This photo shows the charred remains of Daeungjeon, the main hall of the temple Naejangsa in Jeongeup, North Jeolla Province, on Sunday. (Yonhap)
While the main hall at Naejangsa, one of the country’s oldest Buddhist temples, burned down Friday in a suspected arson attack, a monk representing the temple denied the claim that there was a disagreement between the monks there.
According to reports citing local police, the fire at Naejangsa in Jeongeup, North Jeolla Province, was reported Friday at 6:37 p.m., a few minutes after it is believed to have started. A Buddhist monk reportedly called the fire authorities and was apprehended at the scene, apparently under the influence of alcohol.
Though it was reported that the apprehended monk had set the fire after a disagreement with other monks at the temple, quoting local police, other monks at the temple have denied the claim.
The Ven. Dae-u, another Buddhist monk at the temple, said Sunday that no one admitted to having a disagreement with the suspect.
“The suspected monk had tea with a monk from another temple at about 4 p.m. He said he was thankful that everyone at Naejangsa has been nice to him. I could not know why he did such a thing only two hours later,” the Ven. Dae-u told press.
The suspected arsonist, 53, who joined the temple about three months ago,reportedly confessed to police that he had set fire to the temple’s main hall, Daeungjeon, as he was upset after a disagreement with other monks. Police suspect the use of flammable materials.
The entire structure of Daeungjeon, the main wooden hall that houses the statue of Buddha, was lost in the fire, resulting in approximately 1.7 billion won ($1.51 million) in damages, according to fire authorities. The fire did not spread to the nearby mountain, Naejangsan.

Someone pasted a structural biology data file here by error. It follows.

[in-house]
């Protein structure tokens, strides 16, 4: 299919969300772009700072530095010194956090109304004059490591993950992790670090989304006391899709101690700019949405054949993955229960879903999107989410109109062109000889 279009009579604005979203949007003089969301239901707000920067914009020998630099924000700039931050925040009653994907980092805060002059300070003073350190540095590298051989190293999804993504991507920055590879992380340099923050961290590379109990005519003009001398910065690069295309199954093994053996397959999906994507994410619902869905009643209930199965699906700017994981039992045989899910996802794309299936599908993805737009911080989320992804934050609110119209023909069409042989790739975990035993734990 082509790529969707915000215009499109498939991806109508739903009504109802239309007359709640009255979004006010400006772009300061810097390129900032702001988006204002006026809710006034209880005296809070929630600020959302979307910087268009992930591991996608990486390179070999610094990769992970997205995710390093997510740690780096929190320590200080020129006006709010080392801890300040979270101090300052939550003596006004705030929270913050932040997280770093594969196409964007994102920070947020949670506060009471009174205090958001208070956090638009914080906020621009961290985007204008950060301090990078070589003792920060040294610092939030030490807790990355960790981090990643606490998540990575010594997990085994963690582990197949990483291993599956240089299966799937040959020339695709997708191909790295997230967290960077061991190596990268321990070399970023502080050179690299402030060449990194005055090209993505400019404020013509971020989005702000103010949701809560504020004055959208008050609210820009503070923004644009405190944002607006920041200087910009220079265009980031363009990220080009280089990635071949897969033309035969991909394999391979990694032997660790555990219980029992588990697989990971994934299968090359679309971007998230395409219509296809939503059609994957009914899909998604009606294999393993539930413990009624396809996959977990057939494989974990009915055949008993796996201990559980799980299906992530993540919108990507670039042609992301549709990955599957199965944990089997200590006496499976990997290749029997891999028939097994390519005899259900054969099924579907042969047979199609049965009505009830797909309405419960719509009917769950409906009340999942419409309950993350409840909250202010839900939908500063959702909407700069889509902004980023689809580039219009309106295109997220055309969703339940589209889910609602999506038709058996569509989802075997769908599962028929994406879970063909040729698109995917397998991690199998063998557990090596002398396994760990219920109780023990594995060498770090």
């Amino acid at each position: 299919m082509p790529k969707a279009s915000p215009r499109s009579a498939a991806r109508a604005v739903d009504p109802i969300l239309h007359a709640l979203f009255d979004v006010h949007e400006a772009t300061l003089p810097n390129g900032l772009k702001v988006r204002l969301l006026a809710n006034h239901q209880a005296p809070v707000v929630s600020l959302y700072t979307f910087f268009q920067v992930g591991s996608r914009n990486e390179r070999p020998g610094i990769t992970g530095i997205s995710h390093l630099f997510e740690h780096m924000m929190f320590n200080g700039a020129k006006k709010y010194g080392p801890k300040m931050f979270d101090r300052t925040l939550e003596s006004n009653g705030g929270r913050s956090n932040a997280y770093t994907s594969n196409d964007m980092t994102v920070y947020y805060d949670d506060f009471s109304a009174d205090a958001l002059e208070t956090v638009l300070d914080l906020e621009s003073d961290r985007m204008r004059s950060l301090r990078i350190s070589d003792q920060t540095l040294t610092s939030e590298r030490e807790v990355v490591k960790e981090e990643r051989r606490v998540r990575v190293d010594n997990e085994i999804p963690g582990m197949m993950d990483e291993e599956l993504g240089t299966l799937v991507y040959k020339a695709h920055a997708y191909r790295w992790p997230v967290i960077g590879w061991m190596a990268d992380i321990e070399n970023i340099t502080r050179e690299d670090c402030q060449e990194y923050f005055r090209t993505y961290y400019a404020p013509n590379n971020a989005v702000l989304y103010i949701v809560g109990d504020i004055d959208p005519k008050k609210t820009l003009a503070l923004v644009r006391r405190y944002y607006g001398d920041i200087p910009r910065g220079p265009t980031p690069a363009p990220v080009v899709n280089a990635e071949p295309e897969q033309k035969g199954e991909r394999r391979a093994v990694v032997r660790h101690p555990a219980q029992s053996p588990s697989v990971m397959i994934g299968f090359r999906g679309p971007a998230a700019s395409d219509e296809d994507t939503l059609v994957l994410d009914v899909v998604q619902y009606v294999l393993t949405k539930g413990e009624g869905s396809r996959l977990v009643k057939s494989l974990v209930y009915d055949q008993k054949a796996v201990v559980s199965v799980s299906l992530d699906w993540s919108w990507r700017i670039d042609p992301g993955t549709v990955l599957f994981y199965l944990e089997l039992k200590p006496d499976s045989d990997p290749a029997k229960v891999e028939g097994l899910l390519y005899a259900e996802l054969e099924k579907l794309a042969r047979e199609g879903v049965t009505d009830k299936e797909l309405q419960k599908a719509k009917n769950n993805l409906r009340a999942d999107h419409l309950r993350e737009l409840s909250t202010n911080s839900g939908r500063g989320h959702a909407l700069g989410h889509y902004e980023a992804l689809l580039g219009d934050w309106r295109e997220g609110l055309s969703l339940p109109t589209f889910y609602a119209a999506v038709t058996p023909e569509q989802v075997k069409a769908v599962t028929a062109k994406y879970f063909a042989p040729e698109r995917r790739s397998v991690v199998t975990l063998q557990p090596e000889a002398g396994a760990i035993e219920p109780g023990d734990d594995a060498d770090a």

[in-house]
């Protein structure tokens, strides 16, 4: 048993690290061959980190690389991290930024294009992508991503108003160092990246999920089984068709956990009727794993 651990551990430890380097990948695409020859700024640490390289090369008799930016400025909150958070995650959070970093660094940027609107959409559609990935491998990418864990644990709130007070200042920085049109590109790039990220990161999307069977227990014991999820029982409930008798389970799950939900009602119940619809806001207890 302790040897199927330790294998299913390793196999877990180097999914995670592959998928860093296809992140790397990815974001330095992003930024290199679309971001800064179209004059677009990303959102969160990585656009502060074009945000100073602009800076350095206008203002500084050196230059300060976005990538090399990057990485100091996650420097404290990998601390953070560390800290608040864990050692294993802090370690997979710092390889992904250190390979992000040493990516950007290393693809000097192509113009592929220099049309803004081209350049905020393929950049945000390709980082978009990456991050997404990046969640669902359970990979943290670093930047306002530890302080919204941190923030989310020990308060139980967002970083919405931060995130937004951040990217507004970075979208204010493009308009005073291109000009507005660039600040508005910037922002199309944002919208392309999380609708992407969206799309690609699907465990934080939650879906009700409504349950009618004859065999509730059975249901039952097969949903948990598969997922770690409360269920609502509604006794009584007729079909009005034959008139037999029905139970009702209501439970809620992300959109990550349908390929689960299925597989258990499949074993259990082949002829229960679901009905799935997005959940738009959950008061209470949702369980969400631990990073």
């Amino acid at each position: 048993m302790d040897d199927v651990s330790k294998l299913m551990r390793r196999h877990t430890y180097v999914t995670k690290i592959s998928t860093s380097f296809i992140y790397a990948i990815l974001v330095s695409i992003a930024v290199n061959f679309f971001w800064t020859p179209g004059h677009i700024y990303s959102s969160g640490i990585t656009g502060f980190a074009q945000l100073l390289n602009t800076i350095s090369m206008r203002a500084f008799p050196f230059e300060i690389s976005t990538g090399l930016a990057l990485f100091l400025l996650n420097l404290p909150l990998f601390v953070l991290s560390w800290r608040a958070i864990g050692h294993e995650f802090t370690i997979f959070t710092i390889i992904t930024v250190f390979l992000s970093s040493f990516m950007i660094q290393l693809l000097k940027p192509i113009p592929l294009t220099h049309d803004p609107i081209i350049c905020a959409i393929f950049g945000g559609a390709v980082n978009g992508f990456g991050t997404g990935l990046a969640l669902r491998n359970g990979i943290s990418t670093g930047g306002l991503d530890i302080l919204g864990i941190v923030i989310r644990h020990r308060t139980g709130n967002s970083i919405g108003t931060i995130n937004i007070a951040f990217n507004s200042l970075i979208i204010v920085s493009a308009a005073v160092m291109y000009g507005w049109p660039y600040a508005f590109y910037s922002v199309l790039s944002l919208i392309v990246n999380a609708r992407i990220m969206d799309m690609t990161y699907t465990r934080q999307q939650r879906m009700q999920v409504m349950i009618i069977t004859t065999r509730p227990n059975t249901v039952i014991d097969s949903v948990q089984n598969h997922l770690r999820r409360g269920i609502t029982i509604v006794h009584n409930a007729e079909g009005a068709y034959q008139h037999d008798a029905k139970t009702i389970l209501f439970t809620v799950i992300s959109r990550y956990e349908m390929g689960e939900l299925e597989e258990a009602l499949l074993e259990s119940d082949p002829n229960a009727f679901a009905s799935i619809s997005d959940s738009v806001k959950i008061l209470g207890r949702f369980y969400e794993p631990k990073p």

“Even before the scar from the fire nine years ago healed, another fire broke out at Daeungjeon. There were news reports that a monk at the temple set the hall on fire intentionally,” said a statement released Saturday by the Jogye Order of Korean Buddhism.
“The action of a Buddhist monk intentionally setting Daeungjeon on fire can never be justified. It is an action that goes against the moral principles of Buddhism,” the announcement said. “We sincerely apologize to the people and to the Buddhist community.”
The monk will receive the highest level of disciplinary action allowed under the Jogye Order’s rules, the statement said. The Jogye Order also called for a thorough police investigation of the case.
Naejangsa occupies the former site of Yeongeunsa, a temple that was founded in 636 and rebuilt in 1639 after burning down in 1592 during the Imjin War with Japan.
The main hall at the temple burned down again in 1951 during the Korean War and was rebuilt in 1958. But it was again destroyed in 2012 in a fire set off by a short circuit.
By Im Eun-byel (firstname.lastname@example.org